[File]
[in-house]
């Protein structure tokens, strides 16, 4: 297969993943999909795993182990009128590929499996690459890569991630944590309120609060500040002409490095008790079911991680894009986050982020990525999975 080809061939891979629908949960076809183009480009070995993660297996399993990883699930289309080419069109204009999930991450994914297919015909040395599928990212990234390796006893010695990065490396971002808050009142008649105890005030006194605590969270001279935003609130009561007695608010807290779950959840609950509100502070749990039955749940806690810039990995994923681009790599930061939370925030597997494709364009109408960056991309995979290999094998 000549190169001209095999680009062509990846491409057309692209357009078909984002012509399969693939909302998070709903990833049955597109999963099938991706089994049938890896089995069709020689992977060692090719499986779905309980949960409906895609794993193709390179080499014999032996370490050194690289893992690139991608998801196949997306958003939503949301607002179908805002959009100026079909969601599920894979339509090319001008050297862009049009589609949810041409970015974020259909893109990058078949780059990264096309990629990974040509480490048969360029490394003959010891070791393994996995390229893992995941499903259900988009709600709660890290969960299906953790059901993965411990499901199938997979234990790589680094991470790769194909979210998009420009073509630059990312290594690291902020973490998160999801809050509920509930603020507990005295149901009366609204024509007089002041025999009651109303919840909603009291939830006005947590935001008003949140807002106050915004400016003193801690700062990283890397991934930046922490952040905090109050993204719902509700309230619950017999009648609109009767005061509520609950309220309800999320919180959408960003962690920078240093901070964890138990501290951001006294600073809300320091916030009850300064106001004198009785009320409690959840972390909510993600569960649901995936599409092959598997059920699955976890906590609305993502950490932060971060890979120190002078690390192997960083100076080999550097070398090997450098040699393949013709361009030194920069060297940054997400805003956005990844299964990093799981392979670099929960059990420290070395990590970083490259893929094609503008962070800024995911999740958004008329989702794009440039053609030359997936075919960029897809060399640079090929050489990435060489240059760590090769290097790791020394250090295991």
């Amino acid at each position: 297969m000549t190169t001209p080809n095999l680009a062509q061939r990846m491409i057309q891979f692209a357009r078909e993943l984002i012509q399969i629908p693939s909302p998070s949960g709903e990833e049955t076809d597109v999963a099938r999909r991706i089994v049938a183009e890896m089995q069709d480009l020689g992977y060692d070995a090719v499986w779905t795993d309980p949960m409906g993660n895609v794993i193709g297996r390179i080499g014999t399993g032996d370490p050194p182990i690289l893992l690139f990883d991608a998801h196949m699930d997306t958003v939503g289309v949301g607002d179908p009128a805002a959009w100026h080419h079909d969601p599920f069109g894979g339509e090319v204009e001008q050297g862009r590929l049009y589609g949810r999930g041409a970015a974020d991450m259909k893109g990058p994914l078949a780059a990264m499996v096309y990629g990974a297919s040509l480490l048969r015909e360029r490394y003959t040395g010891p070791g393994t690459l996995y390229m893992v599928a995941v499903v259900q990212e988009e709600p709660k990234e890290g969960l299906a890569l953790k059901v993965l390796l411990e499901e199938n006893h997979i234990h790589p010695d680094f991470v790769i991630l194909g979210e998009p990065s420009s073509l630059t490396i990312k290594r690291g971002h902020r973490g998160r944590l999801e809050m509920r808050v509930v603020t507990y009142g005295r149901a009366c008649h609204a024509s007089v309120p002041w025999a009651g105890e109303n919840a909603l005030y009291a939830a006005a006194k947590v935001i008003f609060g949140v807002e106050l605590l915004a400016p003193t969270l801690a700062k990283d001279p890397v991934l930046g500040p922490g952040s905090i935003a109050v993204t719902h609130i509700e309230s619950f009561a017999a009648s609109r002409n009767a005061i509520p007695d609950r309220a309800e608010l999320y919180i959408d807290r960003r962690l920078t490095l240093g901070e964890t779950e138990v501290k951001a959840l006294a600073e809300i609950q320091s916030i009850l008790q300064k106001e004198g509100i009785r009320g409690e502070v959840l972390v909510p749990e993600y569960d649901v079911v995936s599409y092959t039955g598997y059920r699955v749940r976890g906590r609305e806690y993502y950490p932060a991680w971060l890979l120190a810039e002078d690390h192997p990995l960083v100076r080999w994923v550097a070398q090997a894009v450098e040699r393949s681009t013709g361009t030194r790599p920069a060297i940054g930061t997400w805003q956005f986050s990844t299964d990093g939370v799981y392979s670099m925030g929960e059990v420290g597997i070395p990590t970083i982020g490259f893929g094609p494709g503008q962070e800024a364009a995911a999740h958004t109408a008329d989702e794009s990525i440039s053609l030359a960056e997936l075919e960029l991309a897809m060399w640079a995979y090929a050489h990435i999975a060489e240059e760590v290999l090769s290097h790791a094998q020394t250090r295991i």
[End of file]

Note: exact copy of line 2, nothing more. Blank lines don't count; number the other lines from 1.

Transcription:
């Protein structure tokens, strides 16, 4: 297969993943999909795993182990009128590929499996690459890569991630944590309120609060500040002409490095008790079911991680894009986050982020990525999975 080809061939891979629908949960076809183009480009070995993660297996399993990883699930289309080419069109204009999930991450994914297919015909040395599928990212990234390796006893010695990065490396971002808050009142008649105890005030006194605590969270001279935003609130009561007695608010807290779950959840609950509100502070749990039955749940806690810039990995994923681009790599930061939370925030597997494709364009109408960056991309995979290999094998 000549190169001209095999680009062509990846491409057309692209357009078909984002012509399969693939909302998070709903990833049955597109999963099938991706089994049938890896089995069709020689992977060692090719499986779905309980949960409906895609794993193709390179080499014999032996370490050194690289893992690139991608998801196949997306958003939503949301607002179908805002959009100026079909969601599920894979339509090319001008050297862009049009589609949810041409970015974020259909893109990058078949780059990264096309990629990974040509480490048969360029490394003959010891070791393994996995390229893992995941499903259900988009709600709660890290969960299906953790059901993965411990499901199938997979234990790589680094991470790769194909979210998009420009073509630059990312290594690291902020973490998160999801809050509920509930603020507990005295149901009366609204024509007089002041025999009651109303919840909603009291939830006005947590935001008003949140807002106050915004400016003193801690700062990283890397991934930046922490952040905090109050993204719902509700309230619950017999009648609109009767005061509520609950309220309800999320919180959408960003962690920078240093901070964890138990501290951001006294600073809300320091916030009850300064106001004198009785009320409690959840972390909510993600569960649901995936599409092959598997059920699955976890906590609305993502950490932060971060890979120190002078690390192997960083100076080999550097070398090997450098040699393949013709361009030194920069060297940054997400805003956005990844299964990093799981392979670099929960059990420290070395990590970083490259893929094609503008962070800024995911999740958004008329989702794009440039053609030359997936075919960029897809060399640079090929050489990435060489240059760590090769290097790791020394250090295991």